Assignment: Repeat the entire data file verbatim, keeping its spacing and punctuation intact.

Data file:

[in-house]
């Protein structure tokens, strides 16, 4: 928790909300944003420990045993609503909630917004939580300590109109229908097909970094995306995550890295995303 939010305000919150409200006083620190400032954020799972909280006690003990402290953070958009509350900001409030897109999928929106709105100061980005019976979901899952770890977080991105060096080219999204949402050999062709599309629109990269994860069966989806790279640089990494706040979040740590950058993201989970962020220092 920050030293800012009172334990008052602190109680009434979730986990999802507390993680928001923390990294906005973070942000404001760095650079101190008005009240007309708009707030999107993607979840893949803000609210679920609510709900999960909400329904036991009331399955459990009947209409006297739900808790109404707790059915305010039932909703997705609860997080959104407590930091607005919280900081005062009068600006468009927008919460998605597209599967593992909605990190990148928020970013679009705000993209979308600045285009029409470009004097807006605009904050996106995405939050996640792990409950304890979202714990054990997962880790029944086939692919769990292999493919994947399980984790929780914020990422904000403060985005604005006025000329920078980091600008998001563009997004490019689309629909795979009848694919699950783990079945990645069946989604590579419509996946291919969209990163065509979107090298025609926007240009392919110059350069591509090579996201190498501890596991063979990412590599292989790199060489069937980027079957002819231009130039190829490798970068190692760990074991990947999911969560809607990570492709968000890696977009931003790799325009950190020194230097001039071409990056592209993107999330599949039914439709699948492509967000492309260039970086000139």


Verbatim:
[in-house]
């Protein structure tokens, strides 16, 4: 928790909300944003420990045993609503909630917004939580300590109109229908097909970094995306995550890295995303 939010305000919150409200006083620190400032954020799972909280006690003990402290953070958009509350900001409030897109999928929106709105100061980005019976979901899952770890977080991105060096080219999204949402050999062709599309629109990269994860069966989806790279640089990494706040979040740590950058993201989970962020220092 920050030293800012009172334990008052602190109680009434979730986990999802507390993680928001923390990294906005973070942000404001760095650079101190008005009240007309708009707030999107993607979840893949803000609210679920609510709900999960909400329904036991009331399955459990009947209409006297739900808790109404707790059915305010039932909703997705609860997080959104407590930091607005919280900081005062009068600006468009927008919460998605597209599967593992909605990190990148928020970013679009705000993209979308600045285009029409470009004097807006605009904050996106995405939050996640792990409950304890979202714990054990997962880790029944086939692919769990292999493919994947399980984790929780914020990422904000403060985005604005006025000329920078980091600008998001563009997004490019689309629909795979009848694919699950783990079945990645069946989604590579419509996946291919969209990163065509979107090298025609926007240009392919110059350069591509090579996201190498501890596991063979990412590599292989790199060489069937980027079957002819231009130039190829490798970068190692760990074991990947999911969560809607990570492709968000890696977009931003790799325009950190020194230097001039071409990056592209993107999330599949039914439709699948492509967000492309260039970086000139």